A vital lifeline for babies born under tightening blockade

This month, the official in charge of public health in Gaza, Dr Majdi Dahir, raised the latest alarm in response to the rapid spread of the Omicron variant of COVID-19 in Gaza. “We don’t have the ability to deal with this,” he said.

With Gaza’s meagre healthcare resources and funding being diverted again toward pandemic response, the health of vulnerable groups, such as new-born babies, is made all the more precarious. Babies in Gaza are born in overburdened hospitals that face shortages of basic medical supplies and equipment, and a lack of skilled healthcare staff, as a result of 14 years of illegal closure and blockade, repeated military assaults and, now, the COVID-19 pandemic.

Worsening maternal malnutrition is increasing the rate of babies born premature and at low birthweight, and chronic electricity shortages and the frequent switching from mains to generator power causes damage to sensitive equipment such as incubators and ventilators.

In this challenging context, Medical Aid for Palestinians (MAP) has been providing essential support to neonatal care services in Gaza since 2008. MAP provides neonatal life support training for doctors, nurses and midwives, and essential medicines, disposables and equipment to hospitals. From 2019 to 2021, 14,357 new-born babies were treated at the six neonatal intensive care units that MAP supports.

In 2021, the chairman of the Gaza Neonatal Network praised MAP’s contribution for having helped to lower the neonatal mortality rate (deaths in the first 28 days of life) in Gaza from 16.5 to 9.4 deaths per 1,000 live births in the previous five years. But despite this progress, neonatal mortality in blockaded and occupied Gaza remains significantly higher than in Israel, where the rate is 1.9 deaths per 1,000 live births.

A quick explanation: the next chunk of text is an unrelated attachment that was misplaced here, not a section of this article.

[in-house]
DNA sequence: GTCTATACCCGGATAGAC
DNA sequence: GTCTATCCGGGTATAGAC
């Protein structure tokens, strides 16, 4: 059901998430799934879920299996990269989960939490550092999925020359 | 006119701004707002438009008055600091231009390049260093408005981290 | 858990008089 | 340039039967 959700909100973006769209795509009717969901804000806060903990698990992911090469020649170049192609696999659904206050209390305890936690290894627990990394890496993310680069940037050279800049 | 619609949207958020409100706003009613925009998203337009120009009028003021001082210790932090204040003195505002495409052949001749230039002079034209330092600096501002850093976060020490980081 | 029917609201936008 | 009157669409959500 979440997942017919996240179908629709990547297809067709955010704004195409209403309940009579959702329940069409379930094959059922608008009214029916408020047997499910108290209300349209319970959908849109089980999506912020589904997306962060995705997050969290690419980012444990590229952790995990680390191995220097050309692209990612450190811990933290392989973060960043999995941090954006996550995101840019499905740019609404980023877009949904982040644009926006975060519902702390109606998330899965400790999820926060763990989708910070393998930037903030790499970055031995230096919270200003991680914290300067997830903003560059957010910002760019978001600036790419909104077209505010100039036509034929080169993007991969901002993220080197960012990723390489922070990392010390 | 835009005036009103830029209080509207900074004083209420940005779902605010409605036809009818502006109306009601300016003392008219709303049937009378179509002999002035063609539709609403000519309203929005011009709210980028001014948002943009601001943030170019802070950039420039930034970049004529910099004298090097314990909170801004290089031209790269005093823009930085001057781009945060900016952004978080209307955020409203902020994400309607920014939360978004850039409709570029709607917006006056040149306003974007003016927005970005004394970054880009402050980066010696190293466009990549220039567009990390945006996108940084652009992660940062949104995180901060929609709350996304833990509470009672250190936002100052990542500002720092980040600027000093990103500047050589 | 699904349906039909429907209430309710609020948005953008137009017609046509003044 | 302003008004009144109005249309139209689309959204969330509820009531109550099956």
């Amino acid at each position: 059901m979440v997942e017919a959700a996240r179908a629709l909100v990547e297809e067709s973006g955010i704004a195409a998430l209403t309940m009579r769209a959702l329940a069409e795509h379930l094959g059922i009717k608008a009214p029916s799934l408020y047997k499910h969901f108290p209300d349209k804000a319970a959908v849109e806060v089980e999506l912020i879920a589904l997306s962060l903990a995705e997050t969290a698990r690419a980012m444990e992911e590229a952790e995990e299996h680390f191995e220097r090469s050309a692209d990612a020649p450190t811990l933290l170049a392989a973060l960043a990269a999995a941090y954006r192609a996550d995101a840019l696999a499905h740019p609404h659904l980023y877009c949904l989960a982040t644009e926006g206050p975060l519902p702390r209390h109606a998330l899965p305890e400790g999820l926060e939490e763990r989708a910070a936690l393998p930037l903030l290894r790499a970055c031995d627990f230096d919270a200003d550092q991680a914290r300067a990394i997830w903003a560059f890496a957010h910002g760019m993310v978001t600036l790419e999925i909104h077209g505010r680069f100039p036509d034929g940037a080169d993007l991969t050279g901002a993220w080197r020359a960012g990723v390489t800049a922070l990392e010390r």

“I waited for the day I could hug him and take him home”

Baby Ameer* was admitted to a neonatal intensive care unit at Nasser Hospital after being born prematurely at 29 weeks. He suffered from respiratory distress syndrome – where a baby's lungs are not fully developed and cannot provide enough oxygen, which causes breathing difficulties.

Doctors at the unit delivered oxygen to Ameer through a nasal canula and he received surfactant, provided by MAP, to manage the respiratory distress syndrome. “I visited the unit every day to see Ameer, and I waited for the day that I could hug him and take him home,” said Ameer’s mother Hanan*.

Ameer’s condition affected his eyes, causing retinopathy of prematurity which can lead to lifelong vision impairment and blindness. He received two injections of Avastin, also supplied by MAP, that fortunately fully healed both of his eyes.

After 35 days of intensive care, Ameer was discharged from the unit and was able to breathe independently and freely, without any complications in his eyes. “Thank God that MAP is here to provide us with these important drugs,” said Hanan. “Without them, Ameer would have lost his vision for life.” Six months on, Ameer is now a healthy and active baby.

Concerted action by the international community is urgently needed to end the blockade and closure that have so badly affected essential healthcare services in Gaza, and ensure that Palestinian children are given the best possible start in life. Until then, MAP’s support for neonatal care will remain a vital lifeline.

Please donate today to help MAP ensure that new-borns in Gaza receive the care and support they need.


*Names changed to protect the identities of those involved.

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